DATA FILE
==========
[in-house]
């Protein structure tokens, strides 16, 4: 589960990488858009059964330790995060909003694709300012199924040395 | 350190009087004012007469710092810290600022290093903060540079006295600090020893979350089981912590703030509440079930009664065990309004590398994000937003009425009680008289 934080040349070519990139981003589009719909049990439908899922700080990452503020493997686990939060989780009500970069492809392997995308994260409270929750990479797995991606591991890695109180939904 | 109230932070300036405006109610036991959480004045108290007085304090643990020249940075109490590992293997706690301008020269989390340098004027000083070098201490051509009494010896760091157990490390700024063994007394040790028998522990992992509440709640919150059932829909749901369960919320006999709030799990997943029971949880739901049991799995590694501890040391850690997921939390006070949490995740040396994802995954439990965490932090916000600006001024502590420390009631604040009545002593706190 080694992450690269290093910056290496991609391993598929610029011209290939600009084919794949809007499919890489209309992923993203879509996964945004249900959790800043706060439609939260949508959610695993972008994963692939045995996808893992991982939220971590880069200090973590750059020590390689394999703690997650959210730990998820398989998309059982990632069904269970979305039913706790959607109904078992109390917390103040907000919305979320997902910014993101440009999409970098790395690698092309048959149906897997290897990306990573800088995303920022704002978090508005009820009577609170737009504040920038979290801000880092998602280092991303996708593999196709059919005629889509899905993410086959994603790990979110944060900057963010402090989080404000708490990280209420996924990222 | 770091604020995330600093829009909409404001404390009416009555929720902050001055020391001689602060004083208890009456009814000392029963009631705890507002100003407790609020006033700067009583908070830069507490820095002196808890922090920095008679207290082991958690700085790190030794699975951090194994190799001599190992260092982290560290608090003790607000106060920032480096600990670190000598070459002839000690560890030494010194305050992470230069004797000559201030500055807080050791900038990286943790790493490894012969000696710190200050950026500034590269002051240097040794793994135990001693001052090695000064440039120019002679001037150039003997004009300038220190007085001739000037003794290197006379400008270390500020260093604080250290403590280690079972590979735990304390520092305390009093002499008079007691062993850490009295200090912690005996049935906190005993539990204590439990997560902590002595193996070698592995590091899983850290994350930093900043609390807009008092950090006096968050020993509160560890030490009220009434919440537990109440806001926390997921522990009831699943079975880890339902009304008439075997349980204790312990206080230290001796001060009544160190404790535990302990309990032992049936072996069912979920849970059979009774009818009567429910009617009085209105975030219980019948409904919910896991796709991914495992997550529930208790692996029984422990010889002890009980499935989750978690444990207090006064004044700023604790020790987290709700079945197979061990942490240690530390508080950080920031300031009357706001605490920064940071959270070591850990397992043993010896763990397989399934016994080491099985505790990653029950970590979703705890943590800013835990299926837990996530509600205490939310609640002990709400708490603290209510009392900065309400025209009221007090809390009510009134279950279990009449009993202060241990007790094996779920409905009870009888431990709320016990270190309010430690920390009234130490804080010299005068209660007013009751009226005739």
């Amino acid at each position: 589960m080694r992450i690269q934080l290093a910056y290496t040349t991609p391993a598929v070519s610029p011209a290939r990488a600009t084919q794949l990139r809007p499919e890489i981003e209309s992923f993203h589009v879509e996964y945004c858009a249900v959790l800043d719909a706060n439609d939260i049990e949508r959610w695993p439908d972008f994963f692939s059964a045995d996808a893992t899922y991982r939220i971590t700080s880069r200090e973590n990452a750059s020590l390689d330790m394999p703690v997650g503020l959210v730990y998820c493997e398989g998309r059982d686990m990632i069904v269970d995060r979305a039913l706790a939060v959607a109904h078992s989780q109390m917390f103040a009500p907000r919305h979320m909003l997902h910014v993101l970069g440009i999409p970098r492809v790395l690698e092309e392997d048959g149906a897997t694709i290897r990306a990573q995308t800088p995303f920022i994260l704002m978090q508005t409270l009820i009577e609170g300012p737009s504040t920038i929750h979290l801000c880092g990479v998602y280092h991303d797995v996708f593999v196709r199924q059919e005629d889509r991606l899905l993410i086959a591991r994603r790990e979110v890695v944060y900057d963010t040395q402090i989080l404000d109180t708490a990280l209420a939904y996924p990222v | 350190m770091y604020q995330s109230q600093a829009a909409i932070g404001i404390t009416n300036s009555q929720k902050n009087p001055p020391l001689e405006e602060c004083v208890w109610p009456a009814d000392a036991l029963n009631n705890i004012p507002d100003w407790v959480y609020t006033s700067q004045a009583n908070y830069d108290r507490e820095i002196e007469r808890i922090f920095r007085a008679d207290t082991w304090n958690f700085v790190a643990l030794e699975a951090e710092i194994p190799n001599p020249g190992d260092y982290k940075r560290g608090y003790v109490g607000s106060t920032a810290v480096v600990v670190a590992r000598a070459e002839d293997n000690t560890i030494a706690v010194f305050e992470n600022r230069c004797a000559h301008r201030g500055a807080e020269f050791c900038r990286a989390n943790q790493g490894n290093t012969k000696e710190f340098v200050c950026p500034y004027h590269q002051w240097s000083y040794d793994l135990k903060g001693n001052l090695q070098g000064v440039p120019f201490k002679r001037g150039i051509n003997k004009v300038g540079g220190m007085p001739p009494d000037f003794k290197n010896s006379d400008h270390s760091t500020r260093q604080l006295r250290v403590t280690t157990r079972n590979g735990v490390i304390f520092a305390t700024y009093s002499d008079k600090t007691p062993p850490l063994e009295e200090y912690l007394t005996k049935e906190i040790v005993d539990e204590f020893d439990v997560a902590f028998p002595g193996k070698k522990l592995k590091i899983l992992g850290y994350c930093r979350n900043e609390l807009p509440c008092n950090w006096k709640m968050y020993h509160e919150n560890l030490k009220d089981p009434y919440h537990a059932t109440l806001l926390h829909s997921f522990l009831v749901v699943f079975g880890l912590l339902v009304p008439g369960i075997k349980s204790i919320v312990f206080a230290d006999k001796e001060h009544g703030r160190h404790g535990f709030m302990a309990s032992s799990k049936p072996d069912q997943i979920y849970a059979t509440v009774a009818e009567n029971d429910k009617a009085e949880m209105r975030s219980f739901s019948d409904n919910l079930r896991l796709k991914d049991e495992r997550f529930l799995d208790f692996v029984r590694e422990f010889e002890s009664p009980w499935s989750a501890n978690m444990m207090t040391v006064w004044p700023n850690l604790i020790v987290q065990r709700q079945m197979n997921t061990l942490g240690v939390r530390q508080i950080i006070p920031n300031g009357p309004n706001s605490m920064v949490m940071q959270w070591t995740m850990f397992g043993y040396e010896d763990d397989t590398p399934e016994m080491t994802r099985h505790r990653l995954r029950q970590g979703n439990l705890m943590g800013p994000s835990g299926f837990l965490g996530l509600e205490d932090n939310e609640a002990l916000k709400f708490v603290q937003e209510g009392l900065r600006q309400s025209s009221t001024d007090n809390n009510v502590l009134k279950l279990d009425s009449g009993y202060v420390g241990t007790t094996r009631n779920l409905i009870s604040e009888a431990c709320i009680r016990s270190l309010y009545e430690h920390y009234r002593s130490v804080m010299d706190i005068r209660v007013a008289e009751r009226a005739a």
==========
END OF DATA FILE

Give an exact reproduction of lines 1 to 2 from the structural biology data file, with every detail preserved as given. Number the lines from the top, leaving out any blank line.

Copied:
[in-house]
């Protein structure tokens, strides 16, 4: 589960990488858009059964330790995060909003694709300012199924040395 | 350190009087004012007469710092810290600022290093903060540079006295600090020893979350089981912590703030509440079930009664065990309004590398994000937003009425009680008289 934080040349070519990139981003589009719909049990439908899922700080990452503020493997686990939060989780009500970069492809392997995308994260409270929750990479797995991606591991890695109180939904 | 109230932070300036405006109610036991959480004045108290007085304090643990020249940075109490590992293997706690301008020269989390340098004027000083070098201490051509009494010896760091157990490390700024063994007394040790028998522990992992509440709640919150059932829909749901369960919320006999709030799990997943029971949880739901049991799995590694501890040391850690997921939390006070949490995740040396994802995954439990965490932090916000600006001024502590420390009631604040009545002593706190 080694992450690269290093910056290496991609391993598929610029011209290939600009084919794949809007499919890489209309992923993203879509996964945004249900959790800043706060439609939260949508959610695993972008994963692939045995996808893992991982939220971590880069200090973590750059020590390689394999703690997650959210730990998820398989998309059982990632069904269970979305039913706790959607109904078992109390917390103040907000919305979320997902910014993101440009999409970098790395690698092309048959149906897997290897990306990573800088995303920022704002978090508005009820009577609170737009504040920038979290801000880092998602280092991303996708593999196709059919005629889509899905993410086959994603790990979110944060900057963010402090989080404000708490990280209420996924990222 | 770091604020995330600093829009909409404001404390009416009555929720902050001055020391001689602060004083208890009456009814000392029963009631705890507002100003407790609020006033700067009583908070830069507490820095002196808890922090920095008679207290082991958690700085790190030794699975951090194994190799001599190992260092982290560290608090003790607000106060920032480096600990670190000598070459002839000690560890030494010194305050992470230069004797000559201030500055807080050791900038990286943790790493490894012969000696710190200050950026500034590269002051240097040794793994135990001693001052090695000064440039120019002679001037150039003997004009300038220190007085001739000037003794290197006379400008270390500020260093604080250290403590280690079972590979735990304390520092305390009093002499008079007691062993850490009295200090912690005996049935906190005993539990204590439990997560902590002595193996070698592995590091899983850290994350930093900043609390807009008092950090006096968050020993509160560890030490009220009434919440537990109440806001926390997921522990009831699943079975880890339902009304008439075997349980204790312990206080230290001796001060009544160190404790535990302990309990032992049936072996069912979920849970059979009774009818009567429910009617009085209105975030219980019948409904919910896991796709991914495992997550529930208790692996029984422990010889002890009980499935989750978690444990207090006064004044700023604790020790987290709700079945197979061990942490240690530390508080950080920031300031009357706001605490920064940071959270070591850990397992043993010896763990397989399934016994080491099985505790990653029950970590979703705890943590800013835990299926837990996530509600205490939310609640002990709400708490603290209510009392900065309400025209009221007090809390009510009134279950279990009449009993202060241990007790094996779920409905009870009888431990709320016990270190309010430690920390009234130490804080010299005068209660007013009751009226005739």